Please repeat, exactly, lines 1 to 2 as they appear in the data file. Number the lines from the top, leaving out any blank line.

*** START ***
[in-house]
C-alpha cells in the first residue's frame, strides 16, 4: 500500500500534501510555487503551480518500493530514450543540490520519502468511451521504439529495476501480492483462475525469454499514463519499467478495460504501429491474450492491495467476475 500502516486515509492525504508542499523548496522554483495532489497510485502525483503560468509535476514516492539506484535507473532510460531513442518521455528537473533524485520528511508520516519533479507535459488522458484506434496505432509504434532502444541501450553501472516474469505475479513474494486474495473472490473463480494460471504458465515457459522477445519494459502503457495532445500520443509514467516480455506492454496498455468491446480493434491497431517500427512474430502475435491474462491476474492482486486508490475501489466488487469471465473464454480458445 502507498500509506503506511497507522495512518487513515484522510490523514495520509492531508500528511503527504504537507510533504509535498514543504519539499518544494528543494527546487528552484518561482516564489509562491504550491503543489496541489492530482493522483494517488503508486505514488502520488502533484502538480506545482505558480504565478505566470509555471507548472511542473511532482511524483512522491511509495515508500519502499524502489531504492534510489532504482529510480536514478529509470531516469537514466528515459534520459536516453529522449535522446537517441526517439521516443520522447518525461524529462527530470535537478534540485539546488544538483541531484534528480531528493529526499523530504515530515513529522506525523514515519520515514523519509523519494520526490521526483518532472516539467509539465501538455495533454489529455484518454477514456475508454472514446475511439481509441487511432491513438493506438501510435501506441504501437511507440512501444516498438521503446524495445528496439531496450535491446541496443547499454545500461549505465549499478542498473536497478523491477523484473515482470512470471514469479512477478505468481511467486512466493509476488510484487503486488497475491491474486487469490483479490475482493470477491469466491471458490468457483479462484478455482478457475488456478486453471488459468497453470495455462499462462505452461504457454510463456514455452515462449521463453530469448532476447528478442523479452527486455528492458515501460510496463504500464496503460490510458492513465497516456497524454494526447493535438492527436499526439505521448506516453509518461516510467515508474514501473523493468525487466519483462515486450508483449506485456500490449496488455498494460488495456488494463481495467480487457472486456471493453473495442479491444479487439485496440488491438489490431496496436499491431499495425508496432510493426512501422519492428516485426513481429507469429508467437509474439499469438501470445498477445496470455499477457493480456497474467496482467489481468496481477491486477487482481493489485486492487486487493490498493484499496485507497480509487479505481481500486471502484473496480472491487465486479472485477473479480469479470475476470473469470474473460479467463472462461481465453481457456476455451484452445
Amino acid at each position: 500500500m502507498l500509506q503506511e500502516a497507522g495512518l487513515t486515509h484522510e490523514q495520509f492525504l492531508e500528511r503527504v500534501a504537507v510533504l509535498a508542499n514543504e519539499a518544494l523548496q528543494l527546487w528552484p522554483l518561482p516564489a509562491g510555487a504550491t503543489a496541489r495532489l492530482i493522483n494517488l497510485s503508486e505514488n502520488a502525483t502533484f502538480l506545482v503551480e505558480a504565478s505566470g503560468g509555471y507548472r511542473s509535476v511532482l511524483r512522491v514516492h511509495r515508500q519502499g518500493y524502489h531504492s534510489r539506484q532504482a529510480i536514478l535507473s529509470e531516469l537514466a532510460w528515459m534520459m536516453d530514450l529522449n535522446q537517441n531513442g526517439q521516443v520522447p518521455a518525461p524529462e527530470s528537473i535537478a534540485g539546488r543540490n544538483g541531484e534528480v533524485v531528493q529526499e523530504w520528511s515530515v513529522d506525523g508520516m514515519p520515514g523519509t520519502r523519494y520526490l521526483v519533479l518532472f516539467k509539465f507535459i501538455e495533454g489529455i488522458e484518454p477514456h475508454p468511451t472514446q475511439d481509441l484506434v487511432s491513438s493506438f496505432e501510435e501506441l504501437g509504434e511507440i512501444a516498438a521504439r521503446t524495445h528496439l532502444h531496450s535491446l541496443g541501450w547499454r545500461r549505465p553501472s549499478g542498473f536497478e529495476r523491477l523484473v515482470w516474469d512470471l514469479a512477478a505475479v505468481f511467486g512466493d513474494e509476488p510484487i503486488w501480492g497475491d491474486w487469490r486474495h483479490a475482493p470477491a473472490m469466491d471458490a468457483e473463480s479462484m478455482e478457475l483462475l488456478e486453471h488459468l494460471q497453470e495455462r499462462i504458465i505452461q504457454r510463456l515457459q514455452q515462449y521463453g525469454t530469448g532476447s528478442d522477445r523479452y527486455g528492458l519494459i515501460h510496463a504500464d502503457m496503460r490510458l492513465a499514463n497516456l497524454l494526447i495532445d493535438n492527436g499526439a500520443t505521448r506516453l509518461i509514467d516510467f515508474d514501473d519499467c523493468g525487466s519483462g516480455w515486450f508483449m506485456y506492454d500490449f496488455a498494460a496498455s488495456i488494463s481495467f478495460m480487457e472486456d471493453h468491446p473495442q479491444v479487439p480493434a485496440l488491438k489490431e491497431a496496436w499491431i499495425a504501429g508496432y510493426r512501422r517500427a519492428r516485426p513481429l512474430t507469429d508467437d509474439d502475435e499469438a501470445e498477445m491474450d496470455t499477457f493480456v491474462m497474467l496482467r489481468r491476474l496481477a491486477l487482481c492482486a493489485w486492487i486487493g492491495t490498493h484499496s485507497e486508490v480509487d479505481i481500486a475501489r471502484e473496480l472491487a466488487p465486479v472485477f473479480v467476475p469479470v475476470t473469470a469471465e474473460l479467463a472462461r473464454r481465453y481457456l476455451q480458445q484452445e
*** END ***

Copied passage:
[in-house]
C-alpha cells in the first residue's frame, strides 16, 4: 500500500500534501510555487503551480518500493530514450543540490520519502468511451521504439529495476501480492483462475525469454499514463519499467478495460504501429491474450492491495467476475 500502516486515509492525504508542499523548496522554483495532489497510485502525483503560468509535476514516492539506484535507473532510460531513442518521455528537473533524485520528511508520516519533479507535459488522458484506434496505432509504434532502444541501450553501472516474469505475479513474494486474495473472490473463480494460471504458465515457459522477445519494459502503457495532445500520443509514467516480455506492454496498455468491446480493434491497431517500427512474430502475435491474462491476474492482486486508490475501489466488487469471465473464454480458445 502507498500509506503506511497507522495512518487513515484522510490523514495520509492531508500528511503527504504537507510533504509535498514543504519539499518544494528543494527546487528552484518561482516564489509562491504550491503543489496541489492530482493522483494517488503508486505514488502520488502533484502538480506545482505558480504565478505566470509555471507548472511542473511532482511524483512522491511509495515508500519502499524502489531504492534510489532504482529510480536514478529509470531516469537514466528515459534520459536516453529522449535522446537517441526517439521516443520522447518525461524529462527530470535537478534540485539546488544538483541531484534528480531528493529526499523530504515530515513529522506525523514515519520515514523519509523519494520526490521526483518532472516539467509539465501538455495533454489529455484518454477514456475508454472514446475511439481509441487511432491513438493506438501510435501506441504501437511507440512501444516498438521503446524495445528496439531496450535491446541496443547499454545500461549505465549499478542498473536497478523491477523484473515482470512470471514469479512477478505468481511467486512466493509476488510484487503486488497475491491474486487469490483479490475482493470477491469466491471458490468457483479462484478455482478457475488456478486453471488459468497453470495455462499462462505452461504457454510463456514455452515462449521463453530469448532476447528478442523479452527486455528492458515501460510496463504500464496503460490510458492513465497516456497524454494526447493535438492527436499526439505521448506516453509518461516510467515508474514501473523493468525487466519483462515486450508483449506485456500490449496488455498494460488495456488494463481495467480487457472486456471493453473495442479491444479487439485496440488491438489490431496496436499491431499495425508496432510493426512501422519492428516485426513481429507469429508467437509474439499469438501470445498477445496470455499477457493480456497474467496482467489481468496481477491486477487482481493489485486492487486487493490498493484499496485507497480509487479505481481500486471502484473496480472491487465486479472485477473479480469479470475476470473469470474473460479467463472462461481465453481457456476455451484452445